New York: A ruthless Madison Keys crushed CoCo Vandeweghe 6-1 6-2 on Thursday setting the stage for an all-American US Open final that will see a new Grand Slam champion crowned.
Keys' opponent in Saturday's final will be world No. 83 Sloane Stephens, who beat ninth seed Venus Williams 6-1, 0-6, 7-5 in an earlier roller-coaster clash.
It will be the first time two American women have played for the title since 2002 when Venus lost 6-4, 6-3 to her younger sister Serena Williams.
"It still doesn't feel real, I'm shaking," smiled Keys. "There are a lot of things in my head right now so I'm struggling to come up with the words but I think I played really well.
"I had to rise to the occasion and I'm just happy to be in the final. Sloane is a new person right now, I think she is loving being out on the court again and she's obviously playing really well."
The final shapes up as an intriguing and unexpected one featuring two players who missed the start of the year as they recovered from injuries.
Keys, who was absent from the first two months recovering from wrist surgery, delivered an old fashion thrashing as she needed just 66 minutes to beat Vandeweghe, who also lost in the Australian Open semifinals.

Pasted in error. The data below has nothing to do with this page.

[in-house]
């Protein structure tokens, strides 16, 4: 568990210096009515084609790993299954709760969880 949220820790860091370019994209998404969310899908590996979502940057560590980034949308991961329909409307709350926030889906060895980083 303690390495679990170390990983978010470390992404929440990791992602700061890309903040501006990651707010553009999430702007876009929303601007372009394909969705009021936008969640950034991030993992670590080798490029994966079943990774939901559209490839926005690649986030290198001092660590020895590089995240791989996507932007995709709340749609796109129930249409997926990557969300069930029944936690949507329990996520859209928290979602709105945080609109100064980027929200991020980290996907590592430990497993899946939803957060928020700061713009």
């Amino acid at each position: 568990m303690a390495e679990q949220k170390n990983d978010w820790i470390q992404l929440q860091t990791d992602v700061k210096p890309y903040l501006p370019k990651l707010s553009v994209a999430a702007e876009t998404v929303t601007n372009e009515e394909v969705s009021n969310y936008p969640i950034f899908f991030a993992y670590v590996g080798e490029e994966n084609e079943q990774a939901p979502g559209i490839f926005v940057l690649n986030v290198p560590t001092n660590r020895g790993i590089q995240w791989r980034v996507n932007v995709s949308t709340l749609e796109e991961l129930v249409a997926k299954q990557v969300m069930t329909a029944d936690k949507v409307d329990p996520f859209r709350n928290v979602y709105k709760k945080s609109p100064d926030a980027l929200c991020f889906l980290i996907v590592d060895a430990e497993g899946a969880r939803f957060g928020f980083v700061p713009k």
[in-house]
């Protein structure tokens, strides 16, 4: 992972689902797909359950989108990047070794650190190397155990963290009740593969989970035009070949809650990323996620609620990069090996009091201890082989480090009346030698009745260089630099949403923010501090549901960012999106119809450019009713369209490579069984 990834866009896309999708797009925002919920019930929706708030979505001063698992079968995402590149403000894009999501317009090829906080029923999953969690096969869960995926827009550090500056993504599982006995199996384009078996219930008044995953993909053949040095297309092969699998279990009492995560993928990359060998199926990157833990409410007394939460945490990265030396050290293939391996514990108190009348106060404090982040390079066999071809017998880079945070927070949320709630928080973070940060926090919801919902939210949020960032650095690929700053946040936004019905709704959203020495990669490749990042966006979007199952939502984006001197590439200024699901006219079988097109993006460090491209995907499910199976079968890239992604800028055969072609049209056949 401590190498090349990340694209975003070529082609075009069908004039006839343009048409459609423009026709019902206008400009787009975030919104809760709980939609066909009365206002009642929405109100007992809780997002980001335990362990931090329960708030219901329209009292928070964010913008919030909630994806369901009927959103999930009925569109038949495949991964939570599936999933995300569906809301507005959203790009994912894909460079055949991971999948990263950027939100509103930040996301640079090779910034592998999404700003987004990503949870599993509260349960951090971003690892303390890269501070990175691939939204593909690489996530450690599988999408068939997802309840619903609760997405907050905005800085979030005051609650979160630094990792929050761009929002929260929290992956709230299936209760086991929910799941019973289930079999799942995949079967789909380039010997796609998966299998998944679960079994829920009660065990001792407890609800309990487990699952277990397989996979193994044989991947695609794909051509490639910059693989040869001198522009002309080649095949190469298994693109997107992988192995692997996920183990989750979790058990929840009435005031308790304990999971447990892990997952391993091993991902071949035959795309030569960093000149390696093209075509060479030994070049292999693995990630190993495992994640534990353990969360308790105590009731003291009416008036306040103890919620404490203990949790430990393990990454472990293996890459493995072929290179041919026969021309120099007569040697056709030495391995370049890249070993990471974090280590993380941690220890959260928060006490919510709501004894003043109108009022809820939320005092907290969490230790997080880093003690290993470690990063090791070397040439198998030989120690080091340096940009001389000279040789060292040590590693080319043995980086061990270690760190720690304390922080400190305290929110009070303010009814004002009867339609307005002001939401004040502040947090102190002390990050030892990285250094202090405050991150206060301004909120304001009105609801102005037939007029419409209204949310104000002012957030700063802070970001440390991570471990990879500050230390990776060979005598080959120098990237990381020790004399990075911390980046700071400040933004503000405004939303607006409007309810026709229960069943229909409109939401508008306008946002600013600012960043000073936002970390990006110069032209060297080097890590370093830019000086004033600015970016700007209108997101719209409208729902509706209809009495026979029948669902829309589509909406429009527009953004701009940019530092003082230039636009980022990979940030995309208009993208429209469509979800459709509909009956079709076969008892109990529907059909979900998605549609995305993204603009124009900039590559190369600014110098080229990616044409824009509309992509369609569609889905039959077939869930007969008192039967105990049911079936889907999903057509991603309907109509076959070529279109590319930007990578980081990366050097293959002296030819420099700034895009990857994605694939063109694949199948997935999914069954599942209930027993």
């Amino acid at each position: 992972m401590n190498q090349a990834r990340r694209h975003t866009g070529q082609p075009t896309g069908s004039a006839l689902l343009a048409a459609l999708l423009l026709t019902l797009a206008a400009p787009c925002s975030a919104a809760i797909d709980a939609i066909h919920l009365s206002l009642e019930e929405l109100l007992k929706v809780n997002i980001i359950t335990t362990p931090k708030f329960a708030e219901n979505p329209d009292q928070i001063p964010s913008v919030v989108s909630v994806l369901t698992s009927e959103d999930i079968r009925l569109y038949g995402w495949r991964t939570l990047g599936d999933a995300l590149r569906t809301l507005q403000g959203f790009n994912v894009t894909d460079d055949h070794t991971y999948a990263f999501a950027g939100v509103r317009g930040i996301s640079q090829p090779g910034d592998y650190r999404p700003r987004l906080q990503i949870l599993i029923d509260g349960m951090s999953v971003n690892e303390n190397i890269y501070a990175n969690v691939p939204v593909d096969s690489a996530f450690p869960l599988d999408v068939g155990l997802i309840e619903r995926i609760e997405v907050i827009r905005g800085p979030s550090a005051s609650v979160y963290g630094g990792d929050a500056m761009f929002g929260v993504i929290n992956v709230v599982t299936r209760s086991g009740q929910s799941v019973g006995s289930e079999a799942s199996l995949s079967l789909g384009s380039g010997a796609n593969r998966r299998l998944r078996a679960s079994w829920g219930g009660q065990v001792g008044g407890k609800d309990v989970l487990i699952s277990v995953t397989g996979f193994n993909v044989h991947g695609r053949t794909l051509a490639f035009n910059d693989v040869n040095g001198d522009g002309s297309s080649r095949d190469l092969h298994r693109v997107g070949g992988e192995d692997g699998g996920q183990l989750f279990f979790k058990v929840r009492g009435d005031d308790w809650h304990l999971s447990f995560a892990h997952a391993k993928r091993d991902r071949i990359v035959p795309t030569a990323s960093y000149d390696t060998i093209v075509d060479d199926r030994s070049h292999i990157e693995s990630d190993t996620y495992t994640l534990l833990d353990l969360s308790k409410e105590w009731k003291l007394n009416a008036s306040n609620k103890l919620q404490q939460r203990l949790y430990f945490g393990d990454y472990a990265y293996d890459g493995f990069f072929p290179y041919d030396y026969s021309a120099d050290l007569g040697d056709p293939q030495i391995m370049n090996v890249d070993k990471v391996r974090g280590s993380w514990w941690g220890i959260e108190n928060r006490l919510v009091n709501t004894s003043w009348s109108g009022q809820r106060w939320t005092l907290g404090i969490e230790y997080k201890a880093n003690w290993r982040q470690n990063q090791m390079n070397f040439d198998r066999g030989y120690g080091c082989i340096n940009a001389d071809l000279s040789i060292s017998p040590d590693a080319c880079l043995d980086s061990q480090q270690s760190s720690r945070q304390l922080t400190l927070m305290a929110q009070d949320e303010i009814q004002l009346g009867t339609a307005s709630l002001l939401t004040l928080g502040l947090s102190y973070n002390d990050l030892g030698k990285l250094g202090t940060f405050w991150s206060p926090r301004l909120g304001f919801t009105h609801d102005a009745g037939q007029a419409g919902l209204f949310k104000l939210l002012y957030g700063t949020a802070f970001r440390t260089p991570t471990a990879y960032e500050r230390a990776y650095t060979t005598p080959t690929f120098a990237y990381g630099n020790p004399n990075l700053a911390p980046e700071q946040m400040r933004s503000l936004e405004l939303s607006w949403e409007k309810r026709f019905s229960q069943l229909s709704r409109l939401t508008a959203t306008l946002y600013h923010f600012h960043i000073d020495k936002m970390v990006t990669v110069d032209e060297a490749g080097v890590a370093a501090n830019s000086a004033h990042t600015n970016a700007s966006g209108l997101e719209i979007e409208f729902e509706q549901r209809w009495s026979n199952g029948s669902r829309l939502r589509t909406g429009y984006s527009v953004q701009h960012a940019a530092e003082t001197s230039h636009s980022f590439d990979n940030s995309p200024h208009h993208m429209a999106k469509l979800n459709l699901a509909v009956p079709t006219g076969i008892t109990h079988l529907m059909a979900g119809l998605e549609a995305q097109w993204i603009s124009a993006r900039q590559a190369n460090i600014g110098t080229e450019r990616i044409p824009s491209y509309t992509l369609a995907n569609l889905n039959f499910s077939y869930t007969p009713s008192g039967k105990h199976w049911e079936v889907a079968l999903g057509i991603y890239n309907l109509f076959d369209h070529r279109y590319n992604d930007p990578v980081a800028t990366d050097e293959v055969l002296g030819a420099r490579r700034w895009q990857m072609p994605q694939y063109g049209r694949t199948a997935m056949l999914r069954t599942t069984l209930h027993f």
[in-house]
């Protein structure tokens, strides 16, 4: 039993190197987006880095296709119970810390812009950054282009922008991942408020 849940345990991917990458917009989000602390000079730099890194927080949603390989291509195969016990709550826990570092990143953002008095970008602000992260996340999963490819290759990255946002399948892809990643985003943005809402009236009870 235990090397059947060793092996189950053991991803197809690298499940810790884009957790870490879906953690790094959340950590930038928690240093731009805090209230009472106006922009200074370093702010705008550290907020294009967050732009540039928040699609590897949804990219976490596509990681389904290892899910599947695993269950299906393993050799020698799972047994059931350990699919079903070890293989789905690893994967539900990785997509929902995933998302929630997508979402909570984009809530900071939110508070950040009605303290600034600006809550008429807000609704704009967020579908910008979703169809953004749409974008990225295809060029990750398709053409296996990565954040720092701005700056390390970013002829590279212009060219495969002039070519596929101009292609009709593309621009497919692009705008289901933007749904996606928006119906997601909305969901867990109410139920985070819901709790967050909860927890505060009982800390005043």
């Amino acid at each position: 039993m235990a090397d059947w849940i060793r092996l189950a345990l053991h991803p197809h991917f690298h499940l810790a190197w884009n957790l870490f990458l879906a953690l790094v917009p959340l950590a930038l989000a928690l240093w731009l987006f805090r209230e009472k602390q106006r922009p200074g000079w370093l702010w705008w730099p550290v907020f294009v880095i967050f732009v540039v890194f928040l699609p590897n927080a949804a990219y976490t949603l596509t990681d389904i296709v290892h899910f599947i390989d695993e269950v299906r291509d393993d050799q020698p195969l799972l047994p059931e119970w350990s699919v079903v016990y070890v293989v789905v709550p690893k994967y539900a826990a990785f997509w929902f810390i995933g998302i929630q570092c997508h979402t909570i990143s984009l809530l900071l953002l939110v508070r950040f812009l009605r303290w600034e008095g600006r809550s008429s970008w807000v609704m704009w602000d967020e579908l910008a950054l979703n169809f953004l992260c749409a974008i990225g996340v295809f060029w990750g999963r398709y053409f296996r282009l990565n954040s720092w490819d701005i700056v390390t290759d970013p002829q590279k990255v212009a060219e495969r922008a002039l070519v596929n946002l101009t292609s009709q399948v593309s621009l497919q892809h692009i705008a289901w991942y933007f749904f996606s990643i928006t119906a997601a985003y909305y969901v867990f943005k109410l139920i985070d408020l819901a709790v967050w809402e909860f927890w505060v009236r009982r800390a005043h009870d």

Keys came out swinging against the fellow power-hitter and broke Vandeweghe twice as she stormed into a 5-0 in a one-sided opening set that took only 23 minutes.
Keys continued to hammer away in the second set and the 22-year-old broke in the third game to ensure her momentum continued.
The only alarming moment came when Keys called for a medical time out while leading 6-1, 4-1 and she walked off the Arthur Ashes Stadium court for treatment.
The 15th seed returned with her right thigh heavily taped but it had no affect on her dominance as she held serve and finished off a shell-shocked Vandeweghe in her next service game with an ace on the first match point.
"I definitely was starting to feel it and I was afraid if I went too far into a corner then something more serious could happen so I felt I needed to get it worked on sooner rather than later," said Keys.
"I feel great right now, I don't think I could feel better than I do now."